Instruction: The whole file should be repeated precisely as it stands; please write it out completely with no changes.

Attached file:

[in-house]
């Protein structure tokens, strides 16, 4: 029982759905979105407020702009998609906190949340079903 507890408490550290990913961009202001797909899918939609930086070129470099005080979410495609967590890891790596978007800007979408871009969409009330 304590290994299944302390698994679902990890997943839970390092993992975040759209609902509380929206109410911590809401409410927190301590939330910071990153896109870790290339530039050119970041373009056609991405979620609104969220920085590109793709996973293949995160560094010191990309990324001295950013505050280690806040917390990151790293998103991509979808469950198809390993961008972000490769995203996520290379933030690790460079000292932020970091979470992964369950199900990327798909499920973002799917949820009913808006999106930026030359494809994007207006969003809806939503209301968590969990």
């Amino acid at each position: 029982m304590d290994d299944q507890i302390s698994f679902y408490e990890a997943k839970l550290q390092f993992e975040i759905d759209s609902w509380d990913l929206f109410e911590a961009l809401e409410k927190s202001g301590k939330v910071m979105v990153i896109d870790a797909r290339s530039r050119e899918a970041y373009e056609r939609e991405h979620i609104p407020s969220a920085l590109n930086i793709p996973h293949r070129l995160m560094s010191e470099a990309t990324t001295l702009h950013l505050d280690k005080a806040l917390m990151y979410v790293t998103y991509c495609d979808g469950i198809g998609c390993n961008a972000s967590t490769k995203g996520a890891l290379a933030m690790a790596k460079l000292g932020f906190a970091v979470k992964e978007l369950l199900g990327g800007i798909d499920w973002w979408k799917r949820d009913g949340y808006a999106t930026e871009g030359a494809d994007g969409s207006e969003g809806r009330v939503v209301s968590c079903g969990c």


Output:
[in-house]
């Protein structure tokens, strides 16, 4: 029982759905979105407020702009998609906190949340079903 507890408490550290990913961009202001797909899918939609930086070129470099005080979410495609967590890891790596978007800007979408871009969409009330 304590290994299944302390698994679902990890997943839970390092993992975040759209609902509380929206109410911590809401409410927190301590939330910071990153896109870790290339530039050119970041373009056609991405979620609104969220920085590109793709996973293949995160560094010191990309990324001295950013505050280690806040917390990151790293998103991509979808469950198809390993961008972000490769995203996520290379933030690790460079000292932020970091979470992964369950199900990327798909499920973002799917949820009913808006999106930026030359494809994007207006969003809806939503209301968590969990």
């Amino acid at each position: 029982m304590d290994d299944q507890i302390s698994f679902y408490e990890a997943k839970l550290q390092f993992e975040i759905d759209s609902w509380d990913l929206f109410e911590a961009l809401e409410k927190s202001g301590k939330v910071m979105v990153i896109d870790a797909r290339s530039r050119e899918a970041y373009e056609r939609e991405h979620i609104p407020s969220a920085l590109n930086i793709p996973h293949r070129l995160m560094s010191e470099a990309t990324t001295l702009h950013l505050d280690k005080a806040l917390m990151y979410v790293t998103y991509c495609d979808g469950i198809g998609c390993n961008a972000s967590t490769k995203g996520a890891l290379a933030m690790a790596k460079l000292g932020f906190a970091v979470k992964e978007l369950l199900g990327g800007i798909d499920w973002w979408k799917r949820d009913g949340y808006a999106t930026e871009g030359a494809d994007g969409s207006e969003g809806r009330v939503v209301s968590c079903g969990c």